After only comprising 10% of the global capacity in 2020, China’s installed hydrogen electrolyzer capacity has increased rapidly in recent years and is anticipated to reach 1.2 gigawatts by 2020, or 50% of the global capacity.
By the end of 2023, China will own half of the installed capacity for producing low-carbon hydrogen globally, notwithstanding a slowdown in new projects owing to inflation.
After a sluggish start, China has reportedly taken the lead in hydrogen electrolyzer deployment, according to a report from the International Energy Agency published on Friday.
China’s installed electrolyzer capacity has jumped significantly in recent years and is expected to reach 1.2 gigawatts — 50 percent of the global capacity — after having accounted for just 10 percent of the global capacity in 2020.
Electrolyzers are machines that separate hydrogen and oxygen from water molecules in an industrial setting utilizing electricity produced by renewable energy sources like solar, wind, or nuclear power.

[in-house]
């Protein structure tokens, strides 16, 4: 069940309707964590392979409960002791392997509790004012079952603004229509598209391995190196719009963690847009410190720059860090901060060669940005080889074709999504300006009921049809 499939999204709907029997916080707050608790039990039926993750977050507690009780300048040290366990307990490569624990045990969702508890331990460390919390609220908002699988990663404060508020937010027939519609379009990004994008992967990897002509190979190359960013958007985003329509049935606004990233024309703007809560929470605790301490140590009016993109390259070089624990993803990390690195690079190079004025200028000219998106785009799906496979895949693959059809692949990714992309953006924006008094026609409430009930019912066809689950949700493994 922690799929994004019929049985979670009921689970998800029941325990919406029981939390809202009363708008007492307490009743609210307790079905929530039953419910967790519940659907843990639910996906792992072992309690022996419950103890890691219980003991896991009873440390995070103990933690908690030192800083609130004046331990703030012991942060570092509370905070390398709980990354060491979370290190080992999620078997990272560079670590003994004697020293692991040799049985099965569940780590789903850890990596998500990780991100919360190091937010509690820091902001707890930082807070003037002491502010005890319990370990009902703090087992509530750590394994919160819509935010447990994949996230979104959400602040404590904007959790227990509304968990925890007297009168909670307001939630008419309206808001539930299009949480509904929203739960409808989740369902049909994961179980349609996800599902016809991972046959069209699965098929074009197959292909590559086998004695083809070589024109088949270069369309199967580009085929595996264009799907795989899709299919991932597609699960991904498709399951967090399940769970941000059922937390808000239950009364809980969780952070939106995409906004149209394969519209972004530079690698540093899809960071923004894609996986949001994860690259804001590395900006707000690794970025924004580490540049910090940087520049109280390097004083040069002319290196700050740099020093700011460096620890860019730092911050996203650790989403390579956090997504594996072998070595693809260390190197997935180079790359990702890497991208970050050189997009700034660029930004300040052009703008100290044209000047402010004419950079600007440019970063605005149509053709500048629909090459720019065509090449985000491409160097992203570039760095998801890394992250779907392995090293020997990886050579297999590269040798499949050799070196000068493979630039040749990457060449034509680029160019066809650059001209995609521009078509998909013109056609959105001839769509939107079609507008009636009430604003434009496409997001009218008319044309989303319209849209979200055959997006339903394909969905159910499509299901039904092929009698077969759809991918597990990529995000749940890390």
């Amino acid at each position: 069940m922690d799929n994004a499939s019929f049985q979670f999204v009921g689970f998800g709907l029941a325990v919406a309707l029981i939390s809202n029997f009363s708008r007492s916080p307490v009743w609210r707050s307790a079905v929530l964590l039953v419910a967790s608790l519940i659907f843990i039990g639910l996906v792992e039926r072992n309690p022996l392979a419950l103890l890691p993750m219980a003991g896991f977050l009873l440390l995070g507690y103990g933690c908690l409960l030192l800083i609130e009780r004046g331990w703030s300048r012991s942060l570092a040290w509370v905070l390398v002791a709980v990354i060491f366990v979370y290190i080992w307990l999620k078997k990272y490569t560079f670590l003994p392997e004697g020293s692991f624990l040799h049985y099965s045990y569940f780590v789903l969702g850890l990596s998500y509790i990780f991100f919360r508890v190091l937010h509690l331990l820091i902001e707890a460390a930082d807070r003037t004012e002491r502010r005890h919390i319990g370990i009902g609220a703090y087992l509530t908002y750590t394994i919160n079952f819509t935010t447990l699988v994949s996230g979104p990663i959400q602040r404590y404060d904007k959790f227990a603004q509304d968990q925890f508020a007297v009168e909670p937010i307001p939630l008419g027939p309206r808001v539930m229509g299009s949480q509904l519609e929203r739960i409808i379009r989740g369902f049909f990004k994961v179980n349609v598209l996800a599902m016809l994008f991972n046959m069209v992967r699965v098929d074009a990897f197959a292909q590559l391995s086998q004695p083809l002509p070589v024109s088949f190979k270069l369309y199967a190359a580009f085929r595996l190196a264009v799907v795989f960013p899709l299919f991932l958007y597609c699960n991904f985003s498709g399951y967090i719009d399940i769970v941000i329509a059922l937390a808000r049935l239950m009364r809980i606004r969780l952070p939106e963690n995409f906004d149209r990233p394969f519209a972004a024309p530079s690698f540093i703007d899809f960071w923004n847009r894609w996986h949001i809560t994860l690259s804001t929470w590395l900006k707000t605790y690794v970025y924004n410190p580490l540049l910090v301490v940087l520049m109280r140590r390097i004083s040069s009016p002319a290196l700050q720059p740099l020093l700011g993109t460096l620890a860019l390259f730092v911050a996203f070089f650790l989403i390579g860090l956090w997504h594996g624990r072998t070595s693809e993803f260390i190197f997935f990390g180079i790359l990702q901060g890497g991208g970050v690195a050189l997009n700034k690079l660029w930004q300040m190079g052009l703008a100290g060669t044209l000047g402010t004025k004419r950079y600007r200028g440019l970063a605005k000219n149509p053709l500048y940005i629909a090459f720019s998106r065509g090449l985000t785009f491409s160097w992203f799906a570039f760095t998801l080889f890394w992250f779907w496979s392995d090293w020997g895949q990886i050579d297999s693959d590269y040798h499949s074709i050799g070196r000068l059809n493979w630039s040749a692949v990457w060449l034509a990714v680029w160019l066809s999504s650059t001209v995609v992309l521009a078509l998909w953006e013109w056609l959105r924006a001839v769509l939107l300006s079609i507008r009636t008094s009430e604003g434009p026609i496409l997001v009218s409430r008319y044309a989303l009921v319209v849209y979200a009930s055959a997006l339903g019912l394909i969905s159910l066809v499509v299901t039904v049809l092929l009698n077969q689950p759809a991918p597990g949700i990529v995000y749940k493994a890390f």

Electrolyzers are increasingly necessary to replace conventional methods of manufacturing industrial hydrogen as the world moves toward a greener energy future.
These have relied on an economical but greenhouse gas-emitting technique connected to the petrochemical industry that uses polluting methane gas.
If all of the announced projects are carried out, low-carbon hydrogen output could reach 38 million tonnes by 2030, according to the IEA.
The IEA is worried that growing inflation-related equipment costs are “putting projects at risk and reducing the impact of government support for deployment”. According to the statement, “a number of projects have increased their initial cost estimates by as much as 50%.”
The organization is particularly concerned about how slowly green hydrogen is replacing traditionally generated grey hydrogen in different parts of the world.
According to the report, less than 1% of global hydrogen electrolyzer demand in 2022 came from low-emission hydrogen, which resulted in 900 million tonnes of carbon dioxide equivalent emissions from hydrogen use.
“Low-emission hydrogen use is still far from what is needed to meet climate goals,” the report said while calling for greater international cooperation to avoid market fragmentation.